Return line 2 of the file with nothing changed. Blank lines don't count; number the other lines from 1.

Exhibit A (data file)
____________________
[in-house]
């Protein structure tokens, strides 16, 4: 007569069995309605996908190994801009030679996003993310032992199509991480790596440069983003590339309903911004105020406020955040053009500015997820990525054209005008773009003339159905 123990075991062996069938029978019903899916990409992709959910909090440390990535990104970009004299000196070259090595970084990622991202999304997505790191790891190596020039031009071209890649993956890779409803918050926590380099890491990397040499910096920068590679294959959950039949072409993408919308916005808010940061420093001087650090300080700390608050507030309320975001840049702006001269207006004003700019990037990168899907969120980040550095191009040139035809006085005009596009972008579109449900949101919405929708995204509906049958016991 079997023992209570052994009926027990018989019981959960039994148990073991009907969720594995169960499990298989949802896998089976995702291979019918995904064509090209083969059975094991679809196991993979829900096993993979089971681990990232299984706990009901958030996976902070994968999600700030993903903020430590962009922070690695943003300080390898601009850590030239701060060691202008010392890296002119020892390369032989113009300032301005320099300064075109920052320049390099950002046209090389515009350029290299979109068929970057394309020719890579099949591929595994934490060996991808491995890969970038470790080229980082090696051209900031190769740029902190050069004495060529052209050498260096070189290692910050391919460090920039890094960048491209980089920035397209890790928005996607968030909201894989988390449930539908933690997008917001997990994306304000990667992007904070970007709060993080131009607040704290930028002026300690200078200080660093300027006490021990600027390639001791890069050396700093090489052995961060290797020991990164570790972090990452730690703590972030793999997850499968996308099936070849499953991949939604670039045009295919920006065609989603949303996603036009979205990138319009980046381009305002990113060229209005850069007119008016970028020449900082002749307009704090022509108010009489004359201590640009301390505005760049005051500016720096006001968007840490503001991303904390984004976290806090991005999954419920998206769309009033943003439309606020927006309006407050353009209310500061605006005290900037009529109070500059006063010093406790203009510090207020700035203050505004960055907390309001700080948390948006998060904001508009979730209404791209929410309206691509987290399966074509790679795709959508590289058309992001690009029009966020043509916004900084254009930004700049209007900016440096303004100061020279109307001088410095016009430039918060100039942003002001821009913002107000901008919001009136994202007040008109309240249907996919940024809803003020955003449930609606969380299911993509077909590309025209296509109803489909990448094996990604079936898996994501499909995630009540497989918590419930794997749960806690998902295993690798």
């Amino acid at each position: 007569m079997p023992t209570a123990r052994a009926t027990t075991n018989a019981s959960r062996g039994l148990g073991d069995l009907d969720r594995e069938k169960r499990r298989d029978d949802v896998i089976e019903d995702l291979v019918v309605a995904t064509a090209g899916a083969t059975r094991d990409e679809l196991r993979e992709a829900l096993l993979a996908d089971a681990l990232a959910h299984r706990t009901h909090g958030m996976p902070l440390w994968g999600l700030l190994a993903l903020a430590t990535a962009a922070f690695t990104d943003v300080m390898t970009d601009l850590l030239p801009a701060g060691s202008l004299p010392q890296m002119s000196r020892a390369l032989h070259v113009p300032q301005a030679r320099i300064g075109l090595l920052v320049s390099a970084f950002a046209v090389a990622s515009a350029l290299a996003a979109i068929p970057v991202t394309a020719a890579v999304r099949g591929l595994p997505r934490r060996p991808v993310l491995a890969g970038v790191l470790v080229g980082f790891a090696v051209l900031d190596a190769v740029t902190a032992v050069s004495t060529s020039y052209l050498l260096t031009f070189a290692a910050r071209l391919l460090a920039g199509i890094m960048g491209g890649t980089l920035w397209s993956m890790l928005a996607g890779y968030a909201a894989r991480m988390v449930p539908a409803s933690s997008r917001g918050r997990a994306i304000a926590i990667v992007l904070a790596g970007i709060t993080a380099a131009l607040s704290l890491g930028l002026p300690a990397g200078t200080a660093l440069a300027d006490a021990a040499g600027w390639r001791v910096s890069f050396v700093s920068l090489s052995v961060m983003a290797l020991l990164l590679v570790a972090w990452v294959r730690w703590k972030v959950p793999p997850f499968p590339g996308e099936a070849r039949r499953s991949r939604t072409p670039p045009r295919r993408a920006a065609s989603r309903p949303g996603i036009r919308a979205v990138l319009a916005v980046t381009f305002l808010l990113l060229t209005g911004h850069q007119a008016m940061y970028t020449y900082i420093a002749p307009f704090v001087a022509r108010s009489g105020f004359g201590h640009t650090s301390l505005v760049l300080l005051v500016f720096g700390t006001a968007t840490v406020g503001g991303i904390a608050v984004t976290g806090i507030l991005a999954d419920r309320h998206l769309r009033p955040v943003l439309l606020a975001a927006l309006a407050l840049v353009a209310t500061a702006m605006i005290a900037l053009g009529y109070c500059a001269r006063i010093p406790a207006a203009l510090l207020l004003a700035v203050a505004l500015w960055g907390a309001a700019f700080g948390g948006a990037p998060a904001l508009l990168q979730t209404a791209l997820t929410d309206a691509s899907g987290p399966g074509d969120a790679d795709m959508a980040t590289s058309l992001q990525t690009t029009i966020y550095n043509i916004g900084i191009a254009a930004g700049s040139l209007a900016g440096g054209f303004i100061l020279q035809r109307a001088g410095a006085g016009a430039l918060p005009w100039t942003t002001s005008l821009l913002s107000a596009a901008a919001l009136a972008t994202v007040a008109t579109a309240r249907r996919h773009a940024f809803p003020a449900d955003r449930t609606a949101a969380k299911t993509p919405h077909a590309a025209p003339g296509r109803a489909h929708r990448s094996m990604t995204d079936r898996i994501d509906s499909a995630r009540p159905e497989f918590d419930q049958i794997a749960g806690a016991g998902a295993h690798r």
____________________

């Protein structure tokens, strides 16, 4: 007569069995309605996908190994801009030679996003993310032992199509991480790596440069983003590339309903911004105020406020955040053009500015997820990525054209005008773009003339159905 123990075991062996069938029978019903899916990409992709959910909090440390990535990104970009004299000196070259090595970084990622991202999304997505790191790891190596020039031009071209890649993956890779409803918050926590380099890491990397040499910096920068590679294959959950039949072409993408919308916005808010940061420093001087650090300080700390608050507030309320975001840049702006001269207006004003700019990037990168899907969120980040550095191009040139035809006085005009596009972008579109449900949101919405929708995204509906049958016991 079997023992209570052994009926027990018989019981959960039994148990073991009907969720594995169960499990298989949802896998089976995702291979019918995904064509090209083969059975094991679809196991993979829900096993993979089971681990990232299984706990009901958030996976902070994968999600700030993903903020430590962009922070690695943003300080390898601009850590030239701060060691202008010392890296002119020892390369032989113009300032301005320099300064075109920052320049390099950002046209090389515009350029290299979109068929970057394309020719890579099949591929595994934490060996991808491995890969970038470790080229980082090696051209900031190769740029902190050069004495060529052209050498260096070189290692910050391919460090920039890094960048491209980089920035397209890790928005996607968030909201894989988390449930539908933690997008917001997990994306304000990667992007904070970007709060993080131009607040704290930028002026300690200078200080660093300027006490021990600027390639001791890069050396700093090489052995961060290797020991990164570790972090990452730690703590972030793999997850499968996308099936070849499953991949939604670039045009295919920006065609989603949303996603036009979205990138319009980046381009305002990113060229209005850069007119008016970028020449900082002749307009704090022509108010009489004359201590640009301390505005760049005051500016720096006001968007840490503001991303904390984004976290806090991005999954419920998206769309009033943003439309606020927006309006407050353009209310500061605006005290900037009529109070500059006063010093406790203009510090207020700035203050505004960055907390309001700080948390948006998060904001508009979730209404791209929410309206691509987290399966074509790679795709959508590289058309992001690009029009966020043509916004900084254009930004700049209007900016440096303004100061020279109307001088410095016009430039918060100039942003002001821009913002107000901008919001009136994202007040008109309240249907996919940024809803003020955003449930609606969380299911993509077909590309025209296509109803489909990448094996990604079936898996994501499909995630009540497989918590419930794997749960806690998902295993690798």